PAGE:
Knowing what stage of growth a tree is in is imperative when working with the tree. The stage of growth in terms of time depends heavily on the tree species, for example a maple tree can be grown to twenty years while an oak of twenty years is still a minor. Therefore, the stage of growth should be evaluated by the actions of the tree and not chronological age.
- Rapid root growth and stem
- Low volume of dead wood and dysfunctional tissue
- The vitality of high growth and lots of good general health
- Nearly 100% live tissue
- Tree reaches full size
- The food produced by the leaves is stable
- Growth slows and higher growth extends outward more than upward
- Tips to grow more lateral than vertical
- Top of the natural loss of limbs
- Tissue Augmentation dysfunctional
- Present decaying wood caused by fungal growth or sunken places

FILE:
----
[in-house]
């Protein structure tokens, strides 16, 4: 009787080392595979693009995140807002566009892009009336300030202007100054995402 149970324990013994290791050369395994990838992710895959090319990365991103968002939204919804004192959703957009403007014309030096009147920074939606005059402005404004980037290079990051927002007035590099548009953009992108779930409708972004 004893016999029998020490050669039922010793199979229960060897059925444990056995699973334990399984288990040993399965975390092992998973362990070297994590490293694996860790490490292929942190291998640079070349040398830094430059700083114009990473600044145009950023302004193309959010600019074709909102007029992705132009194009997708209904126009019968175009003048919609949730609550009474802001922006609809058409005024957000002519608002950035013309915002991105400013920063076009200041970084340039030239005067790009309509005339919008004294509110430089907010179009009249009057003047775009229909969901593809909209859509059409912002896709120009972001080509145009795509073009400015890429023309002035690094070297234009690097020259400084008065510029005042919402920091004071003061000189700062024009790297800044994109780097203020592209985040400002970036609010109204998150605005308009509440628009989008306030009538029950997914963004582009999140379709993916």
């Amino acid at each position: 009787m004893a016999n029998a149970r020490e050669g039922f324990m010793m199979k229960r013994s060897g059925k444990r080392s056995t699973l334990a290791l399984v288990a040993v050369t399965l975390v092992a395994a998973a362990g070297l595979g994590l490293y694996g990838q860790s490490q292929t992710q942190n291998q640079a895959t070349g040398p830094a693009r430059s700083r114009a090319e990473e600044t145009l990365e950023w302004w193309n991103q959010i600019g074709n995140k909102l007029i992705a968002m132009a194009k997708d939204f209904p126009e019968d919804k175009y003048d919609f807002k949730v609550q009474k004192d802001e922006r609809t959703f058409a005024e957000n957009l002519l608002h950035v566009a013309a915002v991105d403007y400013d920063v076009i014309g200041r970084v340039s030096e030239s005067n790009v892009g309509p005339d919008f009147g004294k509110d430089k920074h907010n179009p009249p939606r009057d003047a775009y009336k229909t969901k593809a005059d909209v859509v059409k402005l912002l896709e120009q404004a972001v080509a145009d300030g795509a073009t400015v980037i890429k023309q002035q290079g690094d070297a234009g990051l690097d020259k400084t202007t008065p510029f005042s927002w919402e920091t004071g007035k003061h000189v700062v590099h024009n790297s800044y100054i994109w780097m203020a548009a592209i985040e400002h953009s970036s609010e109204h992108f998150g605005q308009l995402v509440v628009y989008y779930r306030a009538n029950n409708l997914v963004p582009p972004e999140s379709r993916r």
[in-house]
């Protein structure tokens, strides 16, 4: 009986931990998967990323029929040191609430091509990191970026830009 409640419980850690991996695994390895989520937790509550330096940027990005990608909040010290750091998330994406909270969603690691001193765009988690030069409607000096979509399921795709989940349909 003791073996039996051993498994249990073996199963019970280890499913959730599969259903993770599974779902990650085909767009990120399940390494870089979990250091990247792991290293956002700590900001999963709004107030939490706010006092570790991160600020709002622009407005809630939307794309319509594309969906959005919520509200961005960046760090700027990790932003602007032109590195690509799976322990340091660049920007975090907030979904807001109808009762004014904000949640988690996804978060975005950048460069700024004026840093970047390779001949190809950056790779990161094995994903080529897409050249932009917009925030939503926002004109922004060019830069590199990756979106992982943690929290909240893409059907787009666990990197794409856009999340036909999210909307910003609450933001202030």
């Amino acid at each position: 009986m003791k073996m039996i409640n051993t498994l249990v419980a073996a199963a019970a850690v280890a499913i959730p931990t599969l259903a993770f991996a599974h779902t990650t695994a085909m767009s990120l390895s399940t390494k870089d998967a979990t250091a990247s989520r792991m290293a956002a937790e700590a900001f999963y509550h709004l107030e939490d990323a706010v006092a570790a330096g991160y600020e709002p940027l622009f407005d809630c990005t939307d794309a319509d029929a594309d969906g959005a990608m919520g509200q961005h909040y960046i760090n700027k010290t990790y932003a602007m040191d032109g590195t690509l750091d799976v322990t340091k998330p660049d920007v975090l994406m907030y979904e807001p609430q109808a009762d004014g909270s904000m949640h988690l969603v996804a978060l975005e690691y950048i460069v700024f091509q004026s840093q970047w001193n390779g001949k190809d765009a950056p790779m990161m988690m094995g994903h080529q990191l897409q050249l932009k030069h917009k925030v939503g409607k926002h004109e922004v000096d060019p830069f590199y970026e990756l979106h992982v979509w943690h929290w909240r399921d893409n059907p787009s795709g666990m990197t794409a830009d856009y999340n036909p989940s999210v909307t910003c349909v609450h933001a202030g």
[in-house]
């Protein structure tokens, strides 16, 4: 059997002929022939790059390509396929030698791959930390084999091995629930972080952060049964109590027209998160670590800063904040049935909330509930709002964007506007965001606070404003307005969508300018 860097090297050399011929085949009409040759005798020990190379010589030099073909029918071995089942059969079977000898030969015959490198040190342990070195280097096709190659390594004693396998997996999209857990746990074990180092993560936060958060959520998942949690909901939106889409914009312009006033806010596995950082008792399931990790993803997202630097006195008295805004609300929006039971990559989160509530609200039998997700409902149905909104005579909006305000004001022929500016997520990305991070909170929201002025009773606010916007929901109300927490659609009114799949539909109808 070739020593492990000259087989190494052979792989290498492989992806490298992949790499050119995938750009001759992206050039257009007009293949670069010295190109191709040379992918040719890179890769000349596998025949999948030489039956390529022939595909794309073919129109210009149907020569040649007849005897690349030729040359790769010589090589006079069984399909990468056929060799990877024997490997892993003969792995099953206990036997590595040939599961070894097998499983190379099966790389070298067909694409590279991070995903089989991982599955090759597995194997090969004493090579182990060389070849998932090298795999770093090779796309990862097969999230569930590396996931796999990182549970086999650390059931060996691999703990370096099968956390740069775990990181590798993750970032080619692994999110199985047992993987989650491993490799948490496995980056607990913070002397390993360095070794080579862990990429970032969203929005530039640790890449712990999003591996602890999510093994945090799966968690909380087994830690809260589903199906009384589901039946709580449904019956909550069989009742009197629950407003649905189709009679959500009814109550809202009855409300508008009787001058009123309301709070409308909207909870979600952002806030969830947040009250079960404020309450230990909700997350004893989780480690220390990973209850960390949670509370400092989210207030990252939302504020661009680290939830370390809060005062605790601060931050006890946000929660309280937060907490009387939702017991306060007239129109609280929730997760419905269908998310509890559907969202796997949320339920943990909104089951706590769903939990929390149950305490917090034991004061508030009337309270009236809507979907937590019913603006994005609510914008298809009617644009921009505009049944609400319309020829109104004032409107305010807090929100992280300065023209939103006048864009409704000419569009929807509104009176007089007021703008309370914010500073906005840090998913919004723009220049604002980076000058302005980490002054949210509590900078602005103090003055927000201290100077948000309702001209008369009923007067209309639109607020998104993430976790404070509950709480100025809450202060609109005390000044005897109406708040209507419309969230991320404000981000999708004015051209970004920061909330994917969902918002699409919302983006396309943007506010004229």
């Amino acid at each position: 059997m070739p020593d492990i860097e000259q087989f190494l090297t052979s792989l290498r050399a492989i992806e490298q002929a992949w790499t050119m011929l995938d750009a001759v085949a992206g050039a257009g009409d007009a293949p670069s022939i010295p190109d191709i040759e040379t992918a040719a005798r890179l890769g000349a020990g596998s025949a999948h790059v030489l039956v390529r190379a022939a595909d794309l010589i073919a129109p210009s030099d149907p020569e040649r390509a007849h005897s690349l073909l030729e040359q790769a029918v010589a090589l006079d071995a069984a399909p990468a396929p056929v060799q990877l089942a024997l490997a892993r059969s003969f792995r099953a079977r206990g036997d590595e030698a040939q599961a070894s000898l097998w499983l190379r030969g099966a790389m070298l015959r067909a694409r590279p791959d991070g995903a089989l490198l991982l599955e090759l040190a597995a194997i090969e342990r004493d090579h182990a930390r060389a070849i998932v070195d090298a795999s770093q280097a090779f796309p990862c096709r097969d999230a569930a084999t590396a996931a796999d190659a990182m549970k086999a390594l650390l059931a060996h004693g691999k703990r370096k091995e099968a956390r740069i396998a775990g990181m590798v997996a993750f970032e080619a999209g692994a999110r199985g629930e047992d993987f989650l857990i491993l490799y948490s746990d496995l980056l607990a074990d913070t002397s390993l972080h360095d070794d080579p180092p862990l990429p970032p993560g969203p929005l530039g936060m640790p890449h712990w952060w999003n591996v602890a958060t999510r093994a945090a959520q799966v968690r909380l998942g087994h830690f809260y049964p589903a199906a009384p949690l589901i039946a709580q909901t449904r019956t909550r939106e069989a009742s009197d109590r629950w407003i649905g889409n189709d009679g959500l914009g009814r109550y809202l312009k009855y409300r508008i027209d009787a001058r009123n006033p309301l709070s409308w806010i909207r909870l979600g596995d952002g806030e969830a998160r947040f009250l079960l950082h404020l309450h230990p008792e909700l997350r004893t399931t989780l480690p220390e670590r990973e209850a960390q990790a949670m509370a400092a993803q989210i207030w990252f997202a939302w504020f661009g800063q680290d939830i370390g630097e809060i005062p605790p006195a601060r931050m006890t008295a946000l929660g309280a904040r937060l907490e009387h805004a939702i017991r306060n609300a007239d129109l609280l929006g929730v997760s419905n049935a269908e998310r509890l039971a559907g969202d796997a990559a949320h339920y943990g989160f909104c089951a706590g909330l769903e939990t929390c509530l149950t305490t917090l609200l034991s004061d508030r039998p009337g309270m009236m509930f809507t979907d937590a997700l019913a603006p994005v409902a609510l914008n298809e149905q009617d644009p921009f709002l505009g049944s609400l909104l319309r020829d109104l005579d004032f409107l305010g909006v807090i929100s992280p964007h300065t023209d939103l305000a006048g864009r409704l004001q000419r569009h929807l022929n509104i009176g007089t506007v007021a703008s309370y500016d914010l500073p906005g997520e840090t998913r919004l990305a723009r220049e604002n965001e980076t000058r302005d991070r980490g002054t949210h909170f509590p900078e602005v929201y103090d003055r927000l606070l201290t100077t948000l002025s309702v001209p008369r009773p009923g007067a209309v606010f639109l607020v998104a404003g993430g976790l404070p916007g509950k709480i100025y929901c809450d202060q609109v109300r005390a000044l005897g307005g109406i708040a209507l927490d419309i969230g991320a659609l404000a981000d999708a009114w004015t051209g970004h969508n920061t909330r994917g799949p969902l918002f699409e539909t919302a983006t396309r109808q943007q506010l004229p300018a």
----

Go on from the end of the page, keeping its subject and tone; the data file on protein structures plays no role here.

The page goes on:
- Fifty percent or less dynamic mass
- Crown dieback
- Loss of limbs
- Damage and deterioration of the stems and roots
- Little or no growth
- Low-energy due to the decrease in leaf area and health
- Decrease in the main terminal to the eventual death
For trees with firm defense systems the veteran’s age may be the longest stage, while most fast-growing trees can range from veteran to dead in a matter of few years. The best way to ensure longer life for any tree is to keep it well watered, fertilized and pest-free and of course, originally planted in an environment that was meant to exist.
The shorter lifespan of a tree comes to the opposite of all these things. Life expectancy also shortens often exacerbated by poor care as a result of tree services providers who do not understand how to evaluate a tree for the care and make healthy tree pruning or crown.